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Well I started to get into something a bit more artistic. Leaves may be old hat for many of you but this is my first attempt at a leaf with a vine stem. I started with a 1/2" round bar, squared it, tapered it to a point, used another 1/2" bar as an improvised fuller to make the bottom of the leaf. After I had the basic form I flattened the leaf, then using my cross peen, spread it out. Then I had to work on creating the stem which I did using the horn and radius edge of my anvil as a fuller, then flattening the fuller raised areas and squaring it off and finally rounding the stem. Then I used a hot cut hardy to separate the leaf, heated yellow and over three successive heats I used my machinist vise (dont have a post vise) to make the ring and then wrap the stem, I tried to do some veining but I just don't have the right tools I think because it didn't take well. Id like to be able to do raised veins in the back but I would have no idea how.

So what do you think?

post-14357-015865800 1286600146_thumb.jp

post-14357-045650000 1286600154_thumb.jp

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Thats an amazing first leaf !!!!! well done.... my first leaf looked discuting comared to that! well done

alec

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Looking good, next you can try to draw out your stem some more to give it a more tapered look. If you use a set hammer you can get a raised rib effect down the center, and a straight or curved chisel is good for veining.

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Looking good, next you can try to draw out your stem some more to give it a more tapered look. If you use a set hammer you can get a raised rib effect down the center, and a straight or curved chisel is good for veining.


Thanks. What is a set hammer? Do you have a link to one for sale so I can see what you mean?

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I tried to copy an image but i am not computer literate enough to figure out how to put it on here.......just google "set hammer". Basically it is a struck tool(you set it on your work and hit it with your smithing hammer) and is a basic smithing tool. I see them for sale on Ebay regularly, or you could modify one of those cheap Chinese squareheaded stonecarving hammers.

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http://www.google.com/imgres?imgurl=http://chestofbooks.com/crafts/machinery/Shop-Practice-V2/images/Set-Hammer.png&imgrefurl=http://chestofbooks.com/crafts/machinery/Shop-Practice-V2/Forge-Shop-Common-Tools.html&usg=__iQsU08vwMTMUNtFixLJvkMu3j9c=&h=200&w=205&sz=2&hl=en&start=0&zoom=0&tbnid=LcSRrq9tDygdLM:&tbnh=102&tbnw=105&prev=/images%3Fq%3Dset%2Bhammer%26um%3D1%26hl%3Den%26sa%3DX%26rlz%3D1I7GGLL_en%26biw%3D1579%26bih%3D611%26tbs%3Disch:10%2C195&um=1&itbs=1&iact=hc&vpx=629&vpy=277&dur=10034&hovh=102&hovw=105&tx=73&ty=127&ei=33-wTJ2uOJCisQObzvj8Cw&oei=33-wTJ2uOJCisQObzvj8Cw&esq=1&page=1&ndsp=29&ved=1t:429,r:22,s:0&biw=1579&bih=611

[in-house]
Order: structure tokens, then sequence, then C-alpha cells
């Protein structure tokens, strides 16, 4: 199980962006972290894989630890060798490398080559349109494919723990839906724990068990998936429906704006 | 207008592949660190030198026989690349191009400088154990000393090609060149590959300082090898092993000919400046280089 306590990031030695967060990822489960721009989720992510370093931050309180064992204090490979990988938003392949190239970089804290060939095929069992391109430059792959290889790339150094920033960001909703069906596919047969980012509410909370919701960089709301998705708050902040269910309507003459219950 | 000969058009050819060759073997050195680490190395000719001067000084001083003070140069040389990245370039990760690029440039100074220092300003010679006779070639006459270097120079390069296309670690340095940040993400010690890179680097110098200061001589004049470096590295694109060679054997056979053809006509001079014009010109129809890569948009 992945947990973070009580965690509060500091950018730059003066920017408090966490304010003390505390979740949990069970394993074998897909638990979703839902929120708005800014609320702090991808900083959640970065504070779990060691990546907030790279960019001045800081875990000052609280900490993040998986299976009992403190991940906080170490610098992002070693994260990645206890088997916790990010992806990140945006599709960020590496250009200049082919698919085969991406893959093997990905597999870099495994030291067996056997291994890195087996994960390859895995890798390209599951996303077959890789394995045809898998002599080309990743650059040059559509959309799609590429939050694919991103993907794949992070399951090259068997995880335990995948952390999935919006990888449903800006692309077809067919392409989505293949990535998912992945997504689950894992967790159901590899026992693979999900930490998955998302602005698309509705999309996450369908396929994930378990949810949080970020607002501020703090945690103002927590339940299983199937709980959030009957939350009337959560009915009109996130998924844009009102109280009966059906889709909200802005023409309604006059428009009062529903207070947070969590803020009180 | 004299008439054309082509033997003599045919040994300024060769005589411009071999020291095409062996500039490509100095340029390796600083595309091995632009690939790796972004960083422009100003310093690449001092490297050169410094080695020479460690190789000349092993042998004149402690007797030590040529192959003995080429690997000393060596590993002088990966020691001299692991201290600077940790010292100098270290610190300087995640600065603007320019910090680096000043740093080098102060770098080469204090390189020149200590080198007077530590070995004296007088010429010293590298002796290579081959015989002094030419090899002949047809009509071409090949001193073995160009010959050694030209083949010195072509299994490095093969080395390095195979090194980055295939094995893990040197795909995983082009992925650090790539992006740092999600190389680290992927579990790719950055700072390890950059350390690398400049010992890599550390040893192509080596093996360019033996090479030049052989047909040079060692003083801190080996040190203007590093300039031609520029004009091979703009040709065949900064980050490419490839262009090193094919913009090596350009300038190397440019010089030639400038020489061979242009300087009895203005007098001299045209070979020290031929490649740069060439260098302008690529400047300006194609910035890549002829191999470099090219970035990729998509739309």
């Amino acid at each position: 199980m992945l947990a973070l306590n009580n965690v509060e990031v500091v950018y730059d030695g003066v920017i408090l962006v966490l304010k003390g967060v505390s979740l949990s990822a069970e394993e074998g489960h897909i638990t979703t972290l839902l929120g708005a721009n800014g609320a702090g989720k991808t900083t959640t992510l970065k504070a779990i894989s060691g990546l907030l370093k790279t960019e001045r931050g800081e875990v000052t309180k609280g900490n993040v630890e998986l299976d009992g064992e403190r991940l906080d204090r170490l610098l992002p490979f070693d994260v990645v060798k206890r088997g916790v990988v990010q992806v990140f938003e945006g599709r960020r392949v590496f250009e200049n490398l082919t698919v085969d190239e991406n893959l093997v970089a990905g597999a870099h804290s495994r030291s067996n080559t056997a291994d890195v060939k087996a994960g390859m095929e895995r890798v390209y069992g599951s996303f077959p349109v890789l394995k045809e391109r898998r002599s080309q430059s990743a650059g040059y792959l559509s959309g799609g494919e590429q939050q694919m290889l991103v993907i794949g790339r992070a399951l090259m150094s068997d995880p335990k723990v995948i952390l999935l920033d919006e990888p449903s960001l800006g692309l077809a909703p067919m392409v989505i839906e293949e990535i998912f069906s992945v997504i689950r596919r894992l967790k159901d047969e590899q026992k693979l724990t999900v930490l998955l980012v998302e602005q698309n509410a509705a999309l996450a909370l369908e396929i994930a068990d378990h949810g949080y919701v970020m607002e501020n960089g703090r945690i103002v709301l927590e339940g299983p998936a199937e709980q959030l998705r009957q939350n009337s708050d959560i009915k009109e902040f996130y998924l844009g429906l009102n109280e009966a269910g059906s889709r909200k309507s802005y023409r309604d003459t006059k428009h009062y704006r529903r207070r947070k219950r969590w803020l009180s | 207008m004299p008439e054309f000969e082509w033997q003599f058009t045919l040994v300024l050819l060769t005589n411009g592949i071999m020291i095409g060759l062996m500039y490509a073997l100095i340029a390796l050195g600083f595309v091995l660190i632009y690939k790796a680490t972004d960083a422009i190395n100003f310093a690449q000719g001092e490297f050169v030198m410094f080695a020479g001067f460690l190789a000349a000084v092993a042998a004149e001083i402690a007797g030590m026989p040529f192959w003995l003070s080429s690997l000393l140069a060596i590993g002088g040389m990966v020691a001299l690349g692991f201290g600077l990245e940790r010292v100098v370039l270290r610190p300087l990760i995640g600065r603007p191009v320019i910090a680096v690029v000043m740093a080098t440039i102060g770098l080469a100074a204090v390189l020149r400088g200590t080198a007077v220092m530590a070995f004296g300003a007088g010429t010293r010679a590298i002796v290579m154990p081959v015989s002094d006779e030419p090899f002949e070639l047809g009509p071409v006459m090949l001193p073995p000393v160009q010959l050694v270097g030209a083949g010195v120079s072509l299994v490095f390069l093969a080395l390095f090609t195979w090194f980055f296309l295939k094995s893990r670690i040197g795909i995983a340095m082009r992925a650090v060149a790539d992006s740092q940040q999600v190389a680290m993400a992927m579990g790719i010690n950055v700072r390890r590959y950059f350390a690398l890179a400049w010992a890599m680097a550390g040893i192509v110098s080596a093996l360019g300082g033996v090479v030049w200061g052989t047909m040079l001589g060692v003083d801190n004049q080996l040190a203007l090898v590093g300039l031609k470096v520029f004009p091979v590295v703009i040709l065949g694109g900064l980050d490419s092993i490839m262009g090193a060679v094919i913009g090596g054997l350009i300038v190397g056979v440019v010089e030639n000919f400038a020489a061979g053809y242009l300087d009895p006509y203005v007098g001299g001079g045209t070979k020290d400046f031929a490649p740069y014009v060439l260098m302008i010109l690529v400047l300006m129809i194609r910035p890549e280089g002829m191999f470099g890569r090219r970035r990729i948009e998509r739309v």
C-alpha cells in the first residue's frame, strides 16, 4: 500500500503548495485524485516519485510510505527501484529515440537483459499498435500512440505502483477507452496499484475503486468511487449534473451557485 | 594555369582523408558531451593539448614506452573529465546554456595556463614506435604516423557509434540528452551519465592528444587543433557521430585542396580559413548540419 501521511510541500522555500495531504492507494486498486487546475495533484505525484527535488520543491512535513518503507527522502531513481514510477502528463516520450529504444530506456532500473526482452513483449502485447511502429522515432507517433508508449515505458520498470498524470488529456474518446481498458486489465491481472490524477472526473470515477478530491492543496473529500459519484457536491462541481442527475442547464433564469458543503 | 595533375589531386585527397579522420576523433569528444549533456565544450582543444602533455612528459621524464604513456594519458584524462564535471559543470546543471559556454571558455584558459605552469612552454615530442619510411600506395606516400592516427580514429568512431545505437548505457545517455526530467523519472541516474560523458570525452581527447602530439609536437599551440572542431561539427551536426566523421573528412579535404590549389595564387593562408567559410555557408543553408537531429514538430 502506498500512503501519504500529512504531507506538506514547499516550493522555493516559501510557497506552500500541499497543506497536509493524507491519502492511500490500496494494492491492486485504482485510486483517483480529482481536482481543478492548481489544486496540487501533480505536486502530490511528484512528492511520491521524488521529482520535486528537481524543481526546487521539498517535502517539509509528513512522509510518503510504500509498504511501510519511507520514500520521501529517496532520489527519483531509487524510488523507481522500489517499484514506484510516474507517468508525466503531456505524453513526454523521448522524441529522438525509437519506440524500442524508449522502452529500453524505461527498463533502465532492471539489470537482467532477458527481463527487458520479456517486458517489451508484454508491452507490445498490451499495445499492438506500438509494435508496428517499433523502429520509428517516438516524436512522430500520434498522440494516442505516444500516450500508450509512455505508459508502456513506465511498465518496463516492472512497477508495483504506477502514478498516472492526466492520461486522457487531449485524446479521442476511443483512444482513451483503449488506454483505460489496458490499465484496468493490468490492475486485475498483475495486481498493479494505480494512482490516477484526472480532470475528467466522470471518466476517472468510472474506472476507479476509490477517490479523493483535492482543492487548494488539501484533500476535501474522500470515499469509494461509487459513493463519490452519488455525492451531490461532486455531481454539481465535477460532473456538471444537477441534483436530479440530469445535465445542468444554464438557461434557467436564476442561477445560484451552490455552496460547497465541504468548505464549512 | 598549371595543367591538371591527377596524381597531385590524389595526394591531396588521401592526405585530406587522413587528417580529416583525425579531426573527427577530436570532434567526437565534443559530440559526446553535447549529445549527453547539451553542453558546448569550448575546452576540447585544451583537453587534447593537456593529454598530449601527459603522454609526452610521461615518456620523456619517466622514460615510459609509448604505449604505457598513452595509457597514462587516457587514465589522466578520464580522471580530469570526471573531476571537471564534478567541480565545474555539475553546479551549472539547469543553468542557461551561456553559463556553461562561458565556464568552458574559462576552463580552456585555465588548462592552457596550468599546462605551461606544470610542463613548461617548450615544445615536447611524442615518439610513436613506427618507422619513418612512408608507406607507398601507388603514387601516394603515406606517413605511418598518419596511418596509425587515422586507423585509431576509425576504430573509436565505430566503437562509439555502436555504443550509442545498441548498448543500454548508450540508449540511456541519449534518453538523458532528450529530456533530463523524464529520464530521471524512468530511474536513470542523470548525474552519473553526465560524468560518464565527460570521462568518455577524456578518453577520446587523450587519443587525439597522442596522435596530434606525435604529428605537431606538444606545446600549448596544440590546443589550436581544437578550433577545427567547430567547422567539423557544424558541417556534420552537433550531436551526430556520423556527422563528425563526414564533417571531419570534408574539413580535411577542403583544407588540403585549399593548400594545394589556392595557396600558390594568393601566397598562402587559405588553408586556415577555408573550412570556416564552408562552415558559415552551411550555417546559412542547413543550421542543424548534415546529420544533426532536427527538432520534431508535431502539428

try that
yeah it works huh guess I am literate (barely :))

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http://cgi.ebay.com/Iron-City-blacksmith-hammer-vintage-/160490840687?pt=LH_DefaultDomain_0&hash=item255dffe26f
here's one on ebay now

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Nice first leaf! My first leaf looked like it spent some time in the compost pile. Oh, wait, that was my last leaf. Yours looks great, I'll keep practicing.

Mark<><

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Looking good Robert, at least as good as my first leaf. Somewhere around 10-50 copies and they'll be terrific. You have the general idea down, a little refinement and you won't have to wait for spring for shade.

Check some of Brian Brazeal's posts about isolating material, I think he posted about leaves but I'm not sure. Isolating the material lets you separate different sections for work without effecting the bordering areas. For instance forging down a nice thin stem without damaging the leaf's proximal end. You might search the site for "half face blows" too.

Frosty the Lucky.

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Making a raised vein; here follows one method. When you have the leaf shaped and flattened as you like, fold it in half lengthwise, from tip to stem. This is easily acomplished using the anvil step. Get the fold started by holding the leaf diagonaly over the step with one side on the plate and the other side on the cutting table. Strike the leaf to start the fold. Finnish the fold on the plate by hammering it closed. Using a sharp cold chisel, open up the fold, return to plate and lightly flatten. Leave some curve in the two halves if you like, for effect. With practice, this can be done in one heat. You will have created a pronounced rib on the back of the leaf.

I wrote of a veining tool I made, and one gentleman was nice enough to sketch what I descibed. It worked very well. I cannot find the thread. If I feel better later I will describe it again.

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Nice leaf! Keep up the good work. The head of a RR spike makes a decent veining tool. Make sure to dig the vein for the stem very deep and key it in there real good.

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